A heavy machine gun or HMG is a class of machine gun implying greater characteristics than general purpose or medium machine guns.
The XM214 is an American prototype 5.56 mm rotary-barreled machine gun. It was designed and built by General Electric. Also known as Microgun, the XM214 was a scaled-down smaller and lighter version of the M134 minigun, firing M193 5.56×45mm ammunition.
The Kortik close-in weapon system (CIWS) is a modern naval air defence gun-missile system deployed by the Russian Navy. Its export version is known as Kashtan, with the NATO designation CADS-N-1 Kashtan.
The GAU-19/A, is an electrically-driven heavy machine gun that fires the .50 BMG (12.7×99mm) cartridge.
The Yakushev-Borzov YakB-12.7 mm is a remotely controlled 12.7×108mm caliber four-barrel rotary cannon developed by the Soviet Union in 1973 for the Mil Mi-24 attack gunship and low-capacity troop transporter, with 1470 rounds, which can also be mounted in GUV-8700 machine-gun pods with 750 rounds. It has a high rate of fire and is also one of the few self-powered guns of the Gatling type.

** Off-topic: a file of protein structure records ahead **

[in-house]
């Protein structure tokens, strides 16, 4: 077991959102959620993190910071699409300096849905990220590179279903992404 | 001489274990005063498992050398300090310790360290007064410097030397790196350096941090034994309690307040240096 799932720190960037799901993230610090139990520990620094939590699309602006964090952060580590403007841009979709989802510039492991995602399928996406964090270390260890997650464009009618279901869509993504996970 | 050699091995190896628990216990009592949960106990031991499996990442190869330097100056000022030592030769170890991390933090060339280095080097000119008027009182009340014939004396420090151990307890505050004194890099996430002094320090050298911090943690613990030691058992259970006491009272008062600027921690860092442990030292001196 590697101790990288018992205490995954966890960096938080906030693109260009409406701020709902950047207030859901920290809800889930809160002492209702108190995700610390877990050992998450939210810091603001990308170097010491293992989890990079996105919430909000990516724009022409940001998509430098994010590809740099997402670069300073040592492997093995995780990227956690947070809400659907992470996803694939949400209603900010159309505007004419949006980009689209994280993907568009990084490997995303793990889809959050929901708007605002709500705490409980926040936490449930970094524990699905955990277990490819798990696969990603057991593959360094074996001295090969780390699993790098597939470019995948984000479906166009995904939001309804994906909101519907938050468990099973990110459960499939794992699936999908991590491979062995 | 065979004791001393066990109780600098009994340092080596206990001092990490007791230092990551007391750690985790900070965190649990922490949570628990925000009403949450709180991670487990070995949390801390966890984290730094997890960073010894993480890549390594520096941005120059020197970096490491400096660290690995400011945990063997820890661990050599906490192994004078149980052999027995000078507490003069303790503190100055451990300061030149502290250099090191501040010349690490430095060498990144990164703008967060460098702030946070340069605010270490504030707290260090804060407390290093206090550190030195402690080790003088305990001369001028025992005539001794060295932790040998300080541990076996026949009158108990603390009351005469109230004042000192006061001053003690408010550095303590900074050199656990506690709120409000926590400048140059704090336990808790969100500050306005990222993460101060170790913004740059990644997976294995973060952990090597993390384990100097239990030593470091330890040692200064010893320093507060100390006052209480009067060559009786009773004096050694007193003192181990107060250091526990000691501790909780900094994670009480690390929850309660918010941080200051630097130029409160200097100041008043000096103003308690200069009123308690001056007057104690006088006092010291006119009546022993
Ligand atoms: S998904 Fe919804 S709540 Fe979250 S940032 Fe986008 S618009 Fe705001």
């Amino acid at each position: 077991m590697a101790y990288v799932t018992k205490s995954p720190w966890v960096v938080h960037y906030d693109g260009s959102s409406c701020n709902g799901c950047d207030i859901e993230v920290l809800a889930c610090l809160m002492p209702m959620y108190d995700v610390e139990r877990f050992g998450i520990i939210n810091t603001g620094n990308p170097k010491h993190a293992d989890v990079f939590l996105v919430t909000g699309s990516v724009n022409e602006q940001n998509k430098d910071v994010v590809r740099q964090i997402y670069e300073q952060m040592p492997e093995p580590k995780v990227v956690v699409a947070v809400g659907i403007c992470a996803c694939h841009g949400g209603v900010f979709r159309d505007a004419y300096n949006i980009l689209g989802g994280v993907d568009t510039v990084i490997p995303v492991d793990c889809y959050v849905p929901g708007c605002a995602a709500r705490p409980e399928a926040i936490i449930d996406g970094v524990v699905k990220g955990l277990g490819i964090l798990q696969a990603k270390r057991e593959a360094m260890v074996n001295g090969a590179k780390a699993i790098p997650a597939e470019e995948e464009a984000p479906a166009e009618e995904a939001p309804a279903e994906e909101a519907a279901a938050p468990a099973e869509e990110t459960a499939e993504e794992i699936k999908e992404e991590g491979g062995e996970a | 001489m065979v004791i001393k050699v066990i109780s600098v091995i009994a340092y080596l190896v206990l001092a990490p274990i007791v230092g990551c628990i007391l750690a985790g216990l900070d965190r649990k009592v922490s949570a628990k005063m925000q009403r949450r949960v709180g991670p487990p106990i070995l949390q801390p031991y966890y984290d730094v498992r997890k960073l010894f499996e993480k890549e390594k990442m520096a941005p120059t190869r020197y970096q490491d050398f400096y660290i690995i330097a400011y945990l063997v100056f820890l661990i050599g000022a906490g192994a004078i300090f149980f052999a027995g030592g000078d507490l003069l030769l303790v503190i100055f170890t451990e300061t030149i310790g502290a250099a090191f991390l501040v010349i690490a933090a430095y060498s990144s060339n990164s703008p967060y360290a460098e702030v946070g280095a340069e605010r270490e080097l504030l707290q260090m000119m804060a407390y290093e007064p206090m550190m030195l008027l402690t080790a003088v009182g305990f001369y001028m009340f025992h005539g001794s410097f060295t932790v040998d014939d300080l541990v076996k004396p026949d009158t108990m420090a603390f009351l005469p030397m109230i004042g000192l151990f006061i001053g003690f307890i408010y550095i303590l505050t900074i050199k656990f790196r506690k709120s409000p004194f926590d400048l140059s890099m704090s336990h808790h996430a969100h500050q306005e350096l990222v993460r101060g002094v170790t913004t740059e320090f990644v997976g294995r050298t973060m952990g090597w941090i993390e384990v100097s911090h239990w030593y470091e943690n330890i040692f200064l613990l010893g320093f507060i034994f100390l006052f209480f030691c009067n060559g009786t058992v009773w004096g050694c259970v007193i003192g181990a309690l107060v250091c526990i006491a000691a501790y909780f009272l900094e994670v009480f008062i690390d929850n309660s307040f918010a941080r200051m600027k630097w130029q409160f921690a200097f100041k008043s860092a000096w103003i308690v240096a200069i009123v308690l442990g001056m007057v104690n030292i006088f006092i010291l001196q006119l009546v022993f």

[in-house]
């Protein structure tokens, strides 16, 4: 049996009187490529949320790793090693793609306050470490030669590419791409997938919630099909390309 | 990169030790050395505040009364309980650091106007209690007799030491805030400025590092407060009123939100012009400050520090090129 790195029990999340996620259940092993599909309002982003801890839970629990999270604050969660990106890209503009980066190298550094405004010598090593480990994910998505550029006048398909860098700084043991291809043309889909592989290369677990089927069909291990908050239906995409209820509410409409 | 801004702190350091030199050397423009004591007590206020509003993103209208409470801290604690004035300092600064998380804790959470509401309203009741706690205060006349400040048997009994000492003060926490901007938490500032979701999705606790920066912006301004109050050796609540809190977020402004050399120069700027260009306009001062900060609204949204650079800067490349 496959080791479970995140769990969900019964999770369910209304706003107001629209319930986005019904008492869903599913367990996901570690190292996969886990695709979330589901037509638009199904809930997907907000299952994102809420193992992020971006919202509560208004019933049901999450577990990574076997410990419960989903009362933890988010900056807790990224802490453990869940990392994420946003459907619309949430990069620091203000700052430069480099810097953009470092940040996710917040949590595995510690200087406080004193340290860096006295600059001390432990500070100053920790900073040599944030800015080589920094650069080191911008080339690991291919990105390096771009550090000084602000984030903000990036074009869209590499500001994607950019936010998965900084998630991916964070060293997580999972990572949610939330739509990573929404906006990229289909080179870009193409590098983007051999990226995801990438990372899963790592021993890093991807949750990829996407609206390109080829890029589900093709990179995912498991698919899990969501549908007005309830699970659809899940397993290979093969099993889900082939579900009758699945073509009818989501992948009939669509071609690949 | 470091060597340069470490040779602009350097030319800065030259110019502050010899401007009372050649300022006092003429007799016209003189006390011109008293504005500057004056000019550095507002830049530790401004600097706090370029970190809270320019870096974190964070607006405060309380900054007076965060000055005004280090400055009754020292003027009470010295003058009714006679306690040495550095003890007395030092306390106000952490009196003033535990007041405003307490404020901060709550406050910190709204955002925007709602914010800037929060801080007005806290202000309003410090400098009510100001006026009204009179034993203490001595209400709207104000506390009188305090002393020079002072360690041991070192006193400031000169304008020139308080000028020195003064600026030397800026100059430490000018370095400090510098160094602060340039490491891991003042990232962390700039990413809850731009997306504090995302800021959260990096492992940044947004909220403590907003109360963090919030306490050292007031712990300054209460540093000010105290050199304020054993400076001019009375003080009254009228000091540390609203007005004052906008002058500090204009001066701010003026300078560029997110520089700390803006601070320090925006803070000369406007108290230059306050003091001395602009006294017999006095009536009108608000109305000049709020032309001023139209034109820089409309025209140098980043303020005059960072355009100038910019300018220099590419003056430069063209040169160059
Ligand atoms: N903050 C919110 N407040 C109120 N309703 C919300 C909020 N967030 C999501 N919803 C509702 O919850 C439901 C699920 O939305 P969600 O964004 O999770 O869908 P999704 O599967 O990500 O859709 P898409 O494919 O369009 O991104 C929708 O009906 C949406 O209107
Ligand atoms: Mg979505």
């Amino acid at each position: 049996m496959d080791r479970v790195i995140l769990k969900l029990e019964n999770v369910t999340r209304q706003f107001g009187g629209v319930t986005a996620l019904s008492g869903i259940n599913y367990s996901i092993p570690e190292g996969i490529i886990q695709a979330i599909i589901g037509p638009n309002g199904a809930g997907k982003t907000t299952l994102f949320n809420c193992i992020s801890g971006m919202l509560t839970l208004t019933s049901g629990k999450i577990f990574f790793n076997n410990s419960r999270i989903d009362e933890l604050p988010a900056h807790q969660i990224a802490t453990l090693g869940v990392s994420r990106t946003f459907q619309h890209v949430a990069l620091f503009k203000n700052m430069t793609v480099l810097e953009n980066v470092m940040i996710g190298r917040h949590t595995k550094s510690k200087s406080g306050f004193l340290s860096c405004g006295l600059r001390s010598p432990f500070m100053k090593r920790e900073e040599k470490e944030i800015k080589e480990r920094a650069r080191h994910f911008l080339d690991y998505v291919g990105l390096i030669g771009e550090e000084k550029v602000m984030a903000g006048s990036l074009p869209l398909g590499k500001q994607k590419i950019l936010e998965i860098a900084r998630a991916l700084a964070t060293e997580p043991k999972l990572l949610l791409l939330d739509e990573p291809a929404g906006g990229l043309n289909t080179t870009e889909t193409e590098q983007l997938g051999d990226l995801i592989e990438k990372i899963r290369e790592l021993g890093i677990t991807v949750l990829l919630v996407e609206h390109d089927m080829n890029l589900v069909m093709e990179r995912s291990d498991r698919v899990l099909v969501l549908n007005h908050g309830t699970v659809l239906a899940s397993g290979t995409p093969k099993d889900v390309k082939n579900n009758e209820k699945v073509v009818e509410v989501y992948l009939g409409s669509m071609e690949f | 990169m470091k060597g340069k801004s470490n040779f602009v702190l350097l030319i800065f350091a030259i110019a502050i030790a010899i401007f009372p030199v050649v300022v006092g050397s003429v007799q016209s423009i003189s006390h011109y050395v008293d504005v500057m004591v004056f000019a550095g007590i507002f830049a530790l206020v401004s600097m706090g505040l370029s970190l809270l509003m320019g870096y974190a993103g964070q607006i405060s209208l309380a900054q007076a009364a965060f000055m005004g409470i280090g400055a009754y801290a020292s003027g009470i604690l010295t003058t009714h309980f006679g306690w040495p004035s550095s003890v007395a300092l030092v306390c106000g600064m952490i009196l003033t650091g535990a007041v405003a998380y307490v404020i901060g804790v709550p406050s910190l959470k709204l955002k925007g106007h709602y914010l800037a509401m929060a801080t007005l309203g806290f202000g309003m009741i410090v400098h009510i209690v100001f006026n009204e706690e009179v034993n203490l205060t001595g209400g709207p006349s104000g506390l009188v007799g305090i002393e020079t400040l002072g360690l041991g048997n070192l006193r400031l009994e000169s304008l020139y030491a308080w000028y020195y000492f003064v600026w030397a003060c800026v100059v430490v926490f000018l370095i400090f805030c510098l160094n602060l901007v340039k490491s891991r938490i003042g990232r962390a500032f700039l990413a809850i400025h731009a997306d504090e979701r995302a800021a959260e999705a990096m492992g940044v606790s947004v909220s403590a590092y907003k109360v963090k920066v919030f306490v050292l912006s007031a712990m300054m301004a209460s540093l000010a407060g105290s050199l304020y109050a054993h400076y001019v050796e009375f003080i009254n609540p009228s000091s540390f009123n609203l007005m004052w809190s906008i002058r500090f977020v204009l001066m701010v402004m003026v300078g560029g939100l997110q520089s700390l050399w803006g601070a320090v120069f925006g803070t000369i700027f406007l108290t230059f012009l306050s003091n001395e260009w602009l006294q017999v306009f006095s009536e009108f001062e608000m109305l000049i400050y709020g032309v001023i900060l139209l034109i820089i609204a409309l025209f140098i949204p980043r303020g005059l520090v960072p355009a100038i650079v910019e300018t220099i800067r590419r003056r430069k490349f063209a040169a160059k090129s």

A multiple barrel firearm is a firearm of any type with more than one barrel, usually to increase the rate of fire/hitting probability and to reduce barrel erosion/overheating.
The Fokker-Leimberger was an externally powered, 12-barrel rifle-caliber rotary gun developed in Germany during the First World War. The action of the Fokker-Leimberger differed from that of a Gatling in that it employed a rotary split-breech design, also known as a "nutcracker".
The Hua Qing Minigun is a Chinese Gatling-type machine gun. The weapon is chambered in the 7.62×54mmR round and was introduced at the 2009 Anti Terrorist Trade Show at Beijing.
Eli gun is an Indonesian six-barrel rotary machine gun made by local manufacturer PT. Komodo Armament Indonesia. It can be used for various land, air, and sea vehicles. As a modular system, it is easily adapted to any existing platform. It uses the 7.62x51 mm NATO ammunition. The first prototype was unveiled in Indo Defence 2014 Expo & Forum. The weapon was a result of cooperation between Indonesia and Italy.